Yang replied, “There is such a saying, but you expand on its teaching. What I do trust is you shall do as you desire to do.”

“You can trust me to get this into the feed tanks for the next shift, and thus we will start shipping tomorrow. We ship directly to hospitals and clinics all over the United States, per direct drop-ship contracts, but we’ll switch to the shipping order in your carefully calculated little disc there. I trust it is automatically compatible with FEDEX and all the ISO 9003 requirements.”

“We have taken all such requirements into consideration, yes,” said Yang. “I have done my part and now leave you to do yours. Also, if this building still stands on this coming Friday, we will take action, and hold you responsible.”

“Don’t worry, nothing will survive the fire, there will be no evidence. You will have your calamity in America before they stiff you guys for a trillion dollars and impose the tariffs,” replied Ali.

“Do not underestimate the anger there will eventually be in America over this. They have already changed the Middle East because of terrorism. This could cause them to do even more, if any link can be established beyond Al Qaeda.”

“So what if it angers the Americans, they deserve it for living in sin and in defiance to the teachings of Allah. Allah is great. America is not.”

“I leave now. Do your part. You and this building must be gone by Friday or we will do that for you, and then find you. Mission success is now in your hands, and your responsibility. Do not lose this disk.” Yang stood up, and walked to the office door as his officer spoke into his lapel again, and then opened the door. They walked over the guard who was watching the truck being unloaded. It was complete, and the back door of the truck was closed and locked. He nodded twice to the General. They all left the building, and all got back into the trucks. Closing the door, the officer in the passenger front seat in Yang’s truck turned to Yang and spoke in Chinese.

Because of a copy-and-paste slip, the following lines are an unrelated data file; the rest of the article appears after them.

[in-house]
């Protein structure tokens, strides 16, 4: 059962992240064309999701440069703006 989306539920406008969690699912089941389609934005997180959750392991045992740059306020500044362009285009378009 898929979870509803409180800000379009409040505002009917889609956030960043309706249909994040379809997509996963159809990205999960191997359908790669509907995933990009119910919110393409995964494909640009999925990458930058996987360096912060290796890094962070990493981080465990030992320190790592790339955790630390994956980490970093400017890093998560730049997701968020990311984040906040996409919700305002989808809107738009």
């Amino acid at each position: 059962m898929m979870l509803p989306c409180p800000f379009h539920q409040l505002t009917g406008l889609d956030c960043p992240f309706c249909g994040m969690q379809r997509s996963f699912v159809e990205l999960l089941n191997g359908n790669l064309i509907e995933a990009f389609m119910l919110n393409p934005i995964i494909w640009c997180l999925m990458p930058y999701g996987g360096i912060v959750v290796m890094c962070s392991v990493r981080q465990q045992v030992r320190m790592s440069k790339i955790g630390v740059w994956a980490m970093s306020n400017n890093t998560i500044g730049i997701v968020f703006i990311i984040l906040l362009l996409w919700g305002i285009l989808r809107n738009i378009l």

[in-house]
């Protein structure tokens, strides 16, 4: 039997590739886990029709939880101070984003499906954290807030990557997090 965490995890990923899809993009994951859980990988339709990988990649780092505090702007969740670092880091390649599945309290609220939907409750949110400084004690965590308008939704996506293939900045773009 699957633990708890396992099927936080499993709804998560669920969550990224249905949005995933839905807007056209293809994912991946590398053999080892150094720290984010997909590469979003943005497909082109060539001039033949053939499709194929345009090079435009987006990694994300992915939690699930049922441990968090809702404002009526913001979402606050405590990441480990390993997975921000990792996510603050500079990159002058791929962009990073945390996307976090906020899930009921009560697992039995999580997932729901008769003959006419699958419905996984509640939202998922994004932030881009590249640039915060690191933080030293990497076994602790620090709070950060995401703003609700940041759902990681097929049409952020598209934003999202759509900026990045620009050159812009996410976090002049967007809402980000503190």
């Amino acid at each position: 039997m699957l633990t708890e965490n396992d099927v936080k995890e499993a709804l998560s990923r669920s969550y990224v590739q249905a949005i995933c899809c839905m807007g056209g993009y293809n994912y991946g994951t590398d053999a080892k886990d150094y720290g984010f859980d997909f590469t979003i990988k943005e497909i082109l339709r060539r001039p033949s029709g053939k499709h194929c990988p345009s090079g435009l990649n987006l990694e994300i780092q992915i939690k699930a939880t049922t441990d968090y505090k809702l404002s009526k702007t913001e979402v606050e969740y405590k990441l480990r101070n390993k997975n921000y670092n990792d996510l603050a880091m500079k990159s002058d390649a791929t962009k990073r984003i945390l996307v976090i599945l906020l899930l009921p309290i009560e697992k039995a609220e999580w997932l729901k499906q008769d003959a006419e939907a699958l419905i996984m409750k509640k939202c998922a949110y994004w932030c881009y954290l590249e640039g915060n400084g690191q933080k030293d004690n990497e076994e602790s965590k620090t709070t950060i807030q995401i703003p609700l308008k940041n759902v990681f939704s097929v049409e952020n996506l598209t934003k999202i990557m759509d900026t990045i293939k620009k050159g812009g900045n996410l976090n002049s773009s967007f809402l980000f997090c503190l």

“My enemy’s enemy is my friend. Hah! Camel loving desert scum. They are nothing without their oil money,” said the officer.

“Yes, the old proverb is somewhat misquoted and misunderstood. My enemy’s enemy is not necessarily my friend, but merely my ally of the moment and I should presume nothing more. Such allegiance before a common foe does not make him a friend I can trust. Adam Smith was right with his invisible hand. You can only expect people to act in their own self-interests, thus an ally is merely one of a parallel singular desire, and that desire may not be perfectly parallel. We work with them because we need someone the Americans can blame. They must not live to see Friday, and it must look like it was a drug cartel who did it.”